Housing study is OK'd
The Detroit Lakes Development Authority will be participating in a housing study, even though most, if not all, the information in the study will come from the city itself.
Sharing the cost of the $14,000 study with the Becker County Housing and Redevelopment Authority, the DLDA will contribute up to $7,000 to find out the need for housing in Detroit Lakes.
Community Development Director Larry Remmen said he would like the study to also include price ranges for housing needed, inventory of vacant lots around town and suggested areas that would be best suited for multi-family units.
DLDA member and council alderman Bruce Imholte said that city staff can drive around the city and point to where multi-family housing should be located, and a simple phone call to the county would tell the city the vacant lot count, so he questioned the purpose of paying a consultant to tell the city the information it already has.
"It removes some of that emotion or bias" to have an outside source designate multi-family locations, DLDA member Tom Klyve said.
Remmen said that developers do ask for housing studies when they inquire about investing in Detroit Lakes. He said he can provide information, but having a study from a third party is what developers are looking for because any city staffer can say their town is the best and someone should invest in it.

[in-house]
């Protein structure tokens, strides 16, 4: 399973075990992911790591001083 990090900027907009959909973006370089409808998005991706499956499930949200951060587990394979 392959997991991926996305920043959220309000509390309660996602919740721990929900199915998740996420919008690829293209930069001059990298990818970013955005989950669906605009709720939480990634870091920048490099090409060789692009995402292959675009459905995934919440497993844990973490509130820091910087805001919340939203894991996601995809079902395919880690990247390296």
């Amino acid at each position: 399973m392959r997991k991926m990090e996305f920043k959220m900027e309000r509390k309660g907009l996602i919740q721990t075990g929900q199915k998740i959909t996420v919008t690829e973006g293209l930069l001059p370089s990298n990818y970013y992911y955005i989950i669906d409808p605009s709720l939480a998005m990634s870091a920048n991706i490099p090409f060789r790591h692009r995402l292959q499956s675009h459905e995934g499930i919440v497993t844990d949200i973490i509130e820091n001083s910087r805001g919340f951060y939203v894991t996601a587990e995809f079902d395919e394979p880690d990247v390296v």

"It doesn't carry the same weight as an independent study," he said of him supplying the information.
Klyve said that many banks won't accept the information from the city either when it comes time for a developer to get a loan. Instead, it needs to come from a third party study.
"They (developers) have been asking for it lately," Remmen said. "I think information would be beneficial right now and spur some development."
He said the last housing study was done about 2005 or 2006.
He said that those developers asking about the housing in Detroit Lakes "are not local but have done work here before. They all want solid information."
"At the end of the day," Imholte asked, "what's going to be the implantation plan?"
City Administrator Bob Louiseau suggested that besides just developers, the city should market the study to banks that are giving out the development loans and to business owners like Lakeshirts and SJE Rhombus, for example, to tell future -- or existing -- workers that there is potential housing in the area.
DLDA member Mary Beth Gilsdorf suggested maybe the city should ask these developers and banks if a new, updated study would be beneficial to them.
DLDA member and council alderman GL Tucker said that since the last study was done about seven years ago, and the cost is about $7,000 for the DLDA's portion, that's only about $1,000 a year and is worth the cost. He said it's similar to the process of the Detroit Mountain study that the DLDA also contributed money toward.
Even though everyone involved believed the mountain would be beneficial to the area, the group still needed to have a third party study done to market the project and seek funding.
Gilsdorf said she could support the study if it's actually utilized and the city pushes developers to follow it.
A motion to contribute up to $7,000 for the city's share passed unanimously.
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